Our sports organisations have made an enormous contribution to the enrichment and development of our society and communities during the years. I am confident they will bring the same sympathetic and positive approach they have brought to the sporting, cultural and social life of the country to the area of broadcasting rights and the availability of major sporting events to the millions of people who follow sport and have made a contribution to it during the years.
I look forward to giving detailed consideration, in co-operation with the Minister for Arts, Culture and the Gaeltacht who has published his own proposals, to the objectives outlined in this Bill. In doing so I intend to assist in ensuring a fair balance between the rights and needs of all concerned — the sports organisations and members of the public who follow sport with such dedication and commitment. This is a pan-European challenge which has to be addressed at national and EU level.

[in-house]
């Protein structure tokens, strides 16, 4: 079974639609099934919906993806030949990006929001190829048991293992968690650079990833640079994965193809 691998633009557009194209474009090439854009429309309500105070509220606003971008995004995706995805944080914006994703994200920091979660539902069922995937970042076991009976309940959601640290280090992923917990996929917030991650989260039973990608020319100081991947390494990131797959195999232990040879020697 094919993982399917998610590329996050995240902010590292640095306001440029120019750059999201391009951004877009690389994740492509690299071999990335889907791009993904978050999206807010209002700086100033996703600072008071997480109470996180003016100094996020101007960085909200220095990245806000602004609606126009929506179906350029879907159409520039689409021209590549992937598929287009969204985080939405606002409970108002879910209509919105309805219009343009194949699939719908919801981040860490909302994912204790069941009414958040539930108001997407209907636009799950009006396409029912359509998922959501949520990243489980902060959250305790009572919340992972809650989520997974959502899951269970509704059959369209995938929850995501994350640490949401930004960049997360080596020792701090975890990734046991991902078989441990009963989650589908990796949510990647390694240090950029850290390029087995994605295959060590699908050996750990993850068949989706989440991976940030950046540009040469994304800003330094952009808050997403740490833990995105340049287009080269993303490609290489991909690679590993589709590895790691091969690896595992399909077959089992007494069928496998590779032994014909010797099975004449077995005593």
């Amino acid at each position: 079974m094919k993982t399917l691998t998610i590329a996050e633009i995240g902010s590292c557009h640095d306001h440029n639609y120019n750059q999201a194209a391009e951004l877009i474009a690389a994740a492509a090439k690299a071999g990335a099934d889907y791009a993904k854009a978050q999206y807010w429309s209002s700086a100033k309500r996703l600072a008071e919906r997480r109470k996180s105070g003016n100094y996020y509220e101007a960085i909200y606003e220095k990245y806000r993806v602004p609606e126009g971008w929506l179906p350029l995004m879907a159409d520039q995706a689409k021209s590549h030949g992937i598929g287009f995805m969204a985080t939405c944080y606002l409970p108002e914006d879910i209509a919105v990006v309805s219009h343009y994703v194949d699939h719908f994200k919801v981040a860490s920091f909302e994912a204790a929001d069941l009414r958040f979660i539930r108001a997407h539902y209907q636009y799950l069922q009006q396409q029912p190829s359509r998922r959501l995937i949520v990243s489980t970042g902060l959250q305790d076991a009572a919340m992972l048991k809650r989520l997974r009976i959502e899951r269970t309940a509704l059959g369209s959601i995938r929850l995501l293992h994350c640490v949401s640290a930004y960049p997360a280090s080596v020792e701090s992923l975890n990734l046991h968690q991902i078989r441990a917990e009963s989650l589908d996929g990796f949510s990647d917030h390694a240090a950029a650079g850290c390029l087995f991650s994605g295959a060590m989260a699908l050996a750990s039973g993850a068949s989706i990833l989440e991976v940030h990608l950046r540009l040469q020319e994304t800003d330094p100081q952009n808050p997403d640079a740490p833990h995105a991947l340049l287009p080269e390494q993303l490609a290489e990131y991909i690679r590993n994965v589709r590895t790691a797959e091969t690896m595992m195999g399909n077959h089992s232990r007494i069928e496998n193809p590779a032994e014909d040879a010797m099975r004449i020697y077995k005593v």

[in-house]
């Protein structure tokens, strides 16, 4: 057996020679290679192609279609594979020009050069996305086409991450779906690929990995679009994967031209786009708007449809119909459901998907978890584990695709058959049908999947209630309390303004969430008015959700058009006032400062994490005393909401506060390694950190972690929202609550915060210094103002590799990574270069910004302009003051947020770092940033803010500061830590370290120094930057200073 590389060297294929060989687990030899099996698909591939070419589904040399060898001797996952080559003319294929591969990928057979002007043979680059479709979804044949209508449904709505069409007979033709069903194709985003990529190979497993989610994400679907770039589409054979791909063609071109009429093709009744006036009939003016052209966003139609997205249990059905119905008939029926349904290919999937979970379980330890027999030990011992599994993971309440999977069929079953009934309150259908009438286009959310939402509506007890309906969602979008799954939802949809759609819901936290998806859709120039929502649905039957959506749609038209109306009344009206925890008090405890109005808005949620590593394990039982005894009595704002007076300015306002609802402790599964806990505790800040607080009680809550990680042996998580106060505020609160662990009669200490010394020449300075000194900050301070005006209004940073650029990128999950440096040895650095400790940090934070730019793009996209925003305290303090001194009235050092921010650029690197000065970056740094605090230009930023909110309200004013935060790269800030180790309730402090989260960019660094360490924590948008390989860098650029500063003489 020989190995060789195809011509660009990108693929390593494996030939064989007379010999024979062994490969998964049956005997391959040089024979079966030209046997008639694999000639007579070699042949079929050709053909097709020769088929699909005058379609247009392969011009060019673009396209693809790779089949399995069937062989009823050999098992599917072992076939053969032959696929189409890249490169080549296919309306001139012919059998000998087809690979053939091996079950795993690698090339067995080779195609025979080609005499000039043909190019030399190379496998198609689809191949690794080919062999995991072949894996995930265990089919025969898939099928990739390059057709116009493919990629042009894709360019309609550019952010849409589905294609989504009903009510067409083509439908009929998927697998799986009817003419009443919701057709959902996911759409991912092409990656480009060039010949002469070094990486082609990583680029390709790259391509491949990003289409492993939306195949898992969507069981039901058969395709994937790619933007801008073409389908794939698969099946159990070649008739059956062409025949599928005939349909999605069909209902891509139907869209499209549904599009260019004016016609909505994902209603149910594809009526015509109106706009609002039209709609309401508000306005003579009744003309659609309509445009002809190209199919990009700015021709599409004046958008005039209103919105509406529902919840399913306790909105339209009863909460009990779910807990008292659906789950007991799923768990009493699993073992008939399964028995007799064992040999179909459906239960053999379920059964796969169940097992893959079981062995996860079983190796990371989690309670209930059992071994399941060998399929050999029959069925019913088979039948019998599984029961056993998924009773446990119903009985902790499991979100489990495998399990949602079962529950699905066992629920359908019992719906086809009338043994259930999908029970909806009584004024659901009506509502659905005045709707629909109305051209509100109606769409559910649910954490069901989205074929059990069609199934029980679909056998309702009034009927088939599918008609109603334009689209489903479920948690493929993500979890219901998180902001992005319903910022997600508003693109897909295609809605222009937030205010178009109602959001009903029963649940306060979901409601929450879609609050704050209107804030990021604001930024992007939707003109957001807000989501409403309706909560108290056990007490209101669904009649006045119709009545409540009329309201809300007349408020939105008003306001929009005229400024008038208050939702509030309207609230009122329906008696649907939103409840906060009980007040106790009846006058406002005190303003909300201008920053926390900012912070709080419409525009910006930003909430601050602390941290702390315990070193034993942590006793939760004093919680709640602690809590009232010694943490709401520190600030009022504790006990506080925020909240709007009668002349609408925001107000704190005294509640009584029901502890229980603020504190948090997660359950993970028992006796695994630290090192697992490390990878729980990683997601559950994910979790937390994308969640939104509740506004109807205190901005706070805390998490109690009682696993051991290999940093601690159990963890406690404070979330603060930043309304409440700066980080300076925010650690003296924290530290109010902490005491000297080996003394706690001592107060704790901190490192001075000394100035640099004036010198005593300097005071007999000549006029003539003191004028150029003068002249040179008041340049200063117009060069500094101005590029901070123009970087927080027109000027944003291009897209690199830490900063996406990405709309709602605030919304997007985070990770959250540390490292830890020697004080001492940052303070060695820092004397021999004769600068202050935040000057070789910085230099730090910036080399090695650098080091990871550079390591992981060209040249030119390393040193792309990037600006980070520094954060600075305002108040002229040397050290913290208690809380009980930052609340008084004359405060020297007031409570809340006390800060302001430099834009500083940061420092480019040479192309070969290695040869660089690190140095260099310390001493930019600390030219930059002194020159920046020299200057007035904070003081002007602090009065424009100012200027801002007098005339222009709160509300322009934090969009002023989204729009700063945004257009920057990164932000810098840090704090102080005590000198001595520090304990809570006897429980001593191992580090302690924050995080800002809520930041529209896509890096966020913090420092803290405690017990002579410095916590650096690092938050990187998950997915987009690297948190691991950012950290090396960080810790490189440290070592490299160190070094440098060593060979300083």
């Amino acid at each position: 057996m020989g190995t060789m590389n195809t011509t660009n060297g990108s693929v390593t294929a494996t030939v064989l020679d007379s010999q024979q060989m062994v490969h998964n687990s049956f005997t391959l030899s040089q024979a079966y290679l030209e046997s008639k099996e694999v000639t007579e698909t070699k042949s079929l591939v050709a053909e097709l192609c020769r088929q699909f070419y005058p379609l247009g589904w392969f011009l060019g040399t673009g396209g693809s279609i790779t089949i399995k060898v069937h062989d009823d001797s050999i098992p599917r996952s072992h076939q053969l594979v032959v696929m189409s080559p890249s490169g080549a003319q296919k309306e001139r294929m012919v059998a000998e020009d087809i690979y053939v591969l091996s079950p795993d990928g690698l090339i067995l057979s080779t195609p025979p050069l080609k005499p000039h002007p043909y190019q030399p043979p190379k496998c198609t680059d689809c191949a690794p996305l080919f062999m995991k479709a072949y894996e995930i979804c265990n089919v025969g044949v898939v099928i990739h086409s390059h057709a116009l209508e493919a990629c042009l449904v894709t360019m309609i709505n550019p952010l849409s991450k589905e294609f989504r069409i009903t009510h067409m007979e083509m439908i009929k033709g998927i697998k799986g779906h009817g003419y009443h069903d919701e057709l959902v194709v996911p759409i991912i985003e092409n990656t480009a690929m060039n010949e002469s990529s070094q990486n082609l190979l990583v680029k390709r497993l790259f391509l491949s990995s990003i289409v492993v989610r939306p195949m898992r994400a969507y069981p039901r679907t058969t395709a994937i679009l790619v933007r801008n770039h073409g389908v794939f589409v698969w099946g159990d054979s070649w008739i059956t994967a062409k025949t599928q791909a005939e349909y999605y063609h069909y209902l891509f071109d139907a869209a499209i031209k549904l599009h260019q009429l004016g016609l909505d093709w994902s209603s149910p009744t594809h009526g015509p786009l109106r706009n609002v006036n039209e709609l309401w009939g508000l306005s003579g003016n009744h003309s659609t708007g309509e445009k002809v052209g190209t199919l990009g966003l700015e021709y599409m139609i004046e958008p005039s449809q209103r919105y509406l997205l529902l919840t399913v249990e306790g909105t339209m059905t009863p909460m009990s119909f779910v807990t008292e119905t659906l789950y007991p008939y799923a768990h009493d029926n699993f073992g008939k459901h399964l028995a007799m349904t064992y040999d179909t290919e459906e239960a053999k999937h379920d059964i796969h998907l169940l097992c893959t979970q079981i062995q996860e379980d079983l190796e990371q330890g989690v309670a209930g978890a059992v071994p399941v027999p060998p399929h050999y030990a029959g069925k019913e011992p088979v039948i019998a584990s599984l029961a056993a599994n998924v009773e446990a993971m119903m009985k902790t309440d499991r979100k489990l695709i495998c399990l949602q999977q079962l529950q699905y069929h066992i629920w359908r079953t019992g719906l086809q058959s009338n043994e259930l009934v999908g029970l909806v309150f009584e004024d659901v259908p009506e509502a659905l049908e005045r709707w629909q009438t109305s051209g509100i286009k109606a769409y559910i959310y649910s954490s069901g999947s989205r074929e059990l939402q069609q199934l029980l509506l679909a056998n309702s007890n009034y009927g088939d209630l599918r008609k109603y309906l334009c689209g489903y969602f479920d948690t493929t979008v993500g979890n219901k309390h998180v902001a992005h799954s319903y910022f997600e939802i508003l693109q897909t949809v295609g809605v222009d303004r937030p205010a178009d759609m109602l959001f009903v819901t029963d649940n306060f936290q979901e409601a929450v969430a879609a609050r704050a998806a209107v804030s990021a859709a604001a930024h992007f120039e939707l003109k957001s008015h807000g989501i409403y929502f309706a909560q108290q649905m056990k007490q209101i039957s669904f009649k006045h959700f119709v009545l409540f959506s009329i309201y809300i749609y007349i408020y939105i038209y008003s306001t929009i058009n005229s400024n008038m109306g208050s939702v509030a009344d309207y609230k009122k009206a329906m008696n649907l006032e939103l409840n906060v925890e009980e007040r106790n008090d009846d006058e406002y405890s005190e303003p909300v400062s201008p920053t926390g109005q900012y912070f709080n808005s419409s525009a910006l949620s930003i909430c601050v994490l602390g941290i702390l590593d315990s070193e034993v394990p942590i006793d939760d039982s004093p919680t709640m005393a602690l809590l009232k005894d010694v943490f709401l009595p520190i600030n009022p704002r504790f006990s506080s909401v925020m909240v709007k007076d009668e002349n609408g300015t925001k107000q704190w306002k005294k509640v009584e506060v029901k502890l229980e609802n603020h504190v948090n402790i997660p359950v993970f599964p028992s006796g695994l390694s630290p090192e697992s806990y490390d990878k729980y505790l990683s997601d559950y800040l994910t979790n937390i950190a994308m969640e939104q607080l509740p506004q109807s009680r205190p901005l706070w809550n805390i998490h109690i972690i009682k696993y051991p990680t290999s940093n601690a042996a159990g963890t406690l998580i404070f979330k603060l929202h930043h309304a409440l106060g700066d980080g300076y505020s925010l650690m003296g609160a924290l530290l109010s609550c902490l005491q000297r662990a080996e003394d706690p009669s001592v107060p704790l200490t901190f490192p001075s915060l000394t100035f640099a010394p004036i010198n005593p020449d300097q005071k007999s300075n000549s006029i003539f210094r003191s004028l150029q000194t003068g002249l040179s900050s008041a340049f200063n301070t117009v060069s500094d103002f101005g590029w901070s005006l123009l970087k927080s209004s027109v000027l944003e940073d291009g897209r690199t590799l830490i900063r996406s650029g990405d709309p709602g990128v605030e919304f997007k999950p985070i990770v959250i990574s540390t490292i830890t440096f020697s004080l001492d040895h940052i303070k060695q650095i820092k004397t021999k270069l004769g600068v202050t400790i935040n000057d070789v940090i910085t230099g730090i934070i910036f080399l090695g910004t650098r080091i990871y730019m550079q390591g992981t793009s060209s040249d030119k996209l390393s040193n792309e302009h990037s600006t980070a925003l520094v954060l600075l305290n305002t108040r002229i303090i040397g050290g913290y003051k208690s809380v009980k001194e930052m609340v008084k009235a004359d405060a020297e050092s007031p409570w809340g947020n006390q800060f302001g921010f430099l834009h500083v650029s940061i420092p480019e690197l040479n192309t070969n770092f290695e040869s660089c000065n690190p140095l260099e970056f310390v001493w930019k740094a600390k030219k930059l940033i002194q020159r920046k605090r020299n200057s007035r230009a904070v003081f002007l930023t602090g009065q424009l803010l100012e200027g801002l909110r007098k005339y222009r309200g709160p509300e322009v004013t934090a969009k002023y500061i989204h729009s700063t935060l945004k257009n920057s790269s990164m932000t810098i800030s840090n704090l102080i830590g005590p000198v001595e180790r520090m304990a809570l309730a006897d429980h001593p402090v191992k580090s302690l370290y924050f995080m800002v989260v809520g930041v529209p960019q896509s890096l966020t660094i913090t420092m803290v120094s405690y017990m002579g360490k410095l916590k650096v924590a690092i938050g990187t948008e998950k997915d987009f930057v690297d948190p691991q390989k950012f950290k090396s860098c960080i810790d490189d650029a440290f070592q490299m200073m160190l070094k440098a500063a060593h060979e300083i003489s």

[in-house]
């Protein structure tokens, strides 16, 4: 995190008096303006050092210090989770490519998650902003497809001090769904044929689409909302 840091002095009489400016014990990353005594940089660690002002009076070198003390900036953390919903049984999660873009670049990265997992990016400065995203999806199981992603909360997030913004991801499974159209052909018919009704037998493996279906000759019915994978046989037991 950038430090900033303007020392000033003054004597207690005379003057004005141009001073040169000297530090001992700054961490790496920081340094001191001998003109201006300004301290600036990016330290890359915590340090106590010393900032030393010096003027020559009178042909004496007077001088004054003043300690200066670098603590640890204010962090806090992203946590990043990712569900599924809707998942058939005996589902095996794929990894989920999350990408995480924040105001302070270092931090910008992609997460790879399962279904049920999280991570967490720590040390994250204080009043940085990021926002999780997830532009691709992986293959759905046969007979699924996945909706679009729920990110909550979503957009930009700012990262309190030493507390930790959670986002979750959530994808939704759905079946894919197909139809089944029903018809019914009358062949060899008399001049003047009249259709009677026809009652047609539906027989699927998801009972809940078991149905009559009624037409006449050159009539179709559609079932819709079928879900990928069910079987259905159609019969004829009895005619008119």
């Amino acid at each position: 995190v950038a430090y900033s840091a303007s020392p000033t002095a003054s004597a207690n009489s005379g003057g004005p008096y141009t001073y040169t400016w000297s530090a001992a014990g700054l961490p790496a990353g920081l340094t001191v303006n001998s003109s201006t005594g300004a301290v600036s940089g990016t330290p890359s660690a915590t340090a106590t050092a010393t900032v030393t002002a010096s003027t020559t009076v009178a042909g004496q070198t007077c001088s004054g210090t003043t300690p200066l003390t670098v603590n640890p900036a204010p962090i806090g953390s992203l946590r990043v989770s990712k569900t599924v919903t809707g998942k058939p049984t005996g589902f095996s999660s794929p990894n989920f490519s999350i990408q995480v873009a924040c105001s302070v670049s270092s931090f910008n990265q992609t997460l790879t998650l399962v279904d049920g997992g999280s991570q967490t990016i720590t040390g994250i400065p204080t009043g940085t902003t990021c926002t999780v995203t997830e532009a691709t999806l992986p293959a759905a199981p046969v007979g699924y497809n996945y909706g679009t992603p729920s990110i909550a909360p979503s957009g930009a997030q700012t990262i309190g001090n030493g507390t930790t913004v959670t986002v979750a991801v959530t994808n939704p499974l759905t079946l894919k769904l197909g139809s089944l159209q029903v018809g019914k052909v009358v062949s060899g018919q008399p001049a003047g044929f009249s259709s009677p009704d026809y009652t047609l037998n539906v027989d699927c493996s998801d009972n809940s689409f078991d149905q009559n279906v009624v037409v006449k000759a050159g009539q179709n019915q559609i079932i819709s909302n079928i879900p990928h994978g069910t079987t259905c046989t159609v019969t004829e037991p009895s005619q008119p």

I am glad of the opportunity to debate the important issues raised by this Bill. As the Minister and other speakers indicated, the Government will not oppose the Bill on Second Stage because it supports — and has always supported — its broad objectives. As Deputy de Valera pointed out, many countries have taken steps to ensure important national sporting and other events are televised on services which provide them free to air to viewers. It is important to remember that these countries have a broadcasting environment where a number of categories of broadcaster exist, including those which provide free to air broadcasts funded by licence fee and advertising revenue and private broadcasters established in these countries which provide services on a subscription and pay-per-view basis. They have also developed or are developing a legislative structure for this environment. As I understand it, the laws in these countries are designed to regulate the activities of the different categories of broadcaster which come under the jurisdiction of the countries concerned.